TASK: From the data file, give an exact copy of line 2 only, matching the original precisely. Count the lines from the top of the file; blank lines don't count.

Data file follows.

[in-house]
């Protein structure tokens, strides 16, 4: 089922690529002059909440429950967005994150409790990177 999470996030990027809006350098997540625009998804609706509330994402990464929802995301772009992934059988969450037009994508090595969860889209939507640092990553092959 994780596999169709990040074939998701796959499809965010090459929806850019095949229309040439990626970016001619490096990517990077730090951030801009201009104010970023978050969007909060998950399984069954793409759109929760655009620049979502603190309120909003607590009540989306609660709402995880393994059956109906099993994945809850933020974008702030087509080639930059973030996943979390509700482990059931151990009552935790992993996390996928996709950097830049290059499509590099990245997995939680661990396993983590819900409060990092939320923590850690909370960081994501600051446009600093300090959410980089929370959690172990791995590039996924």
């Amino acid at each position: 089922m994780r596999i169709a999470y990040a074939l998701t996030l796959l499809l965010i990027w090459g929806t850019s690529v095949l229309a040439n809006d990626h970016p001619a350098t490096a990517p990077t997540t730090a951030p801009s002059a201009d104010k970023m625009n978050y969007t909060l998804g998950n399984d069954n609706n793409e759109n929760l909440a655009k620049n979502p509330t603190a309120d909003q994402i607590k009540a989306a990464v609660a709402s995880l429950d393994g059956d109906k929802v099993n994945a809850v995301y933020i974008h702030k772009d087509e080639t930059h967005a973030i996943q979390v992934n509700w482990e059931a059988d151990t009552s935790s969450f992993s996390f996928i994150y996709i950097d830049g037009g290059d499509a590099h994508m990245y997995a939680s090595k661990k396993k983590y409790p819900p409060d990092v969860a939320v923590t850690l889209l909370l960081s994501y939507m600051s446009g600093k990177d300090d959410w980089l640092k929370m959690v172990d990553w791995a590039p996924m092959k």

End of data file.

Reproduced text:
């Protein structure tokens, strides 16, 4: 089922690529002059909440429950967005994150409790990177 999470996030990027809006350098997540625009998804609706509330994402990464929802995301772009992934059988969450037009994508090595969860889209939507640092990553092959 994780596999169709990040074939998701796959499809965010090459929806850019095949229309040439990626970016001619490096990517990077730090951030801009201009104010970023978050969007909060998950399984069954793409759109929760655009620049979502603190309120909003607590009540989306609660709402995880393994059956109906099993994945809850933020974008702030087509080639930059973030996943979390509700482990059931151990009552935790992993996390996928996709950097830049290059499509590099990245997995939680661990396993983590819900409060990092939320923590850690909370960081994501600051446009600093300090959410980089929370959690172990791995590039996924």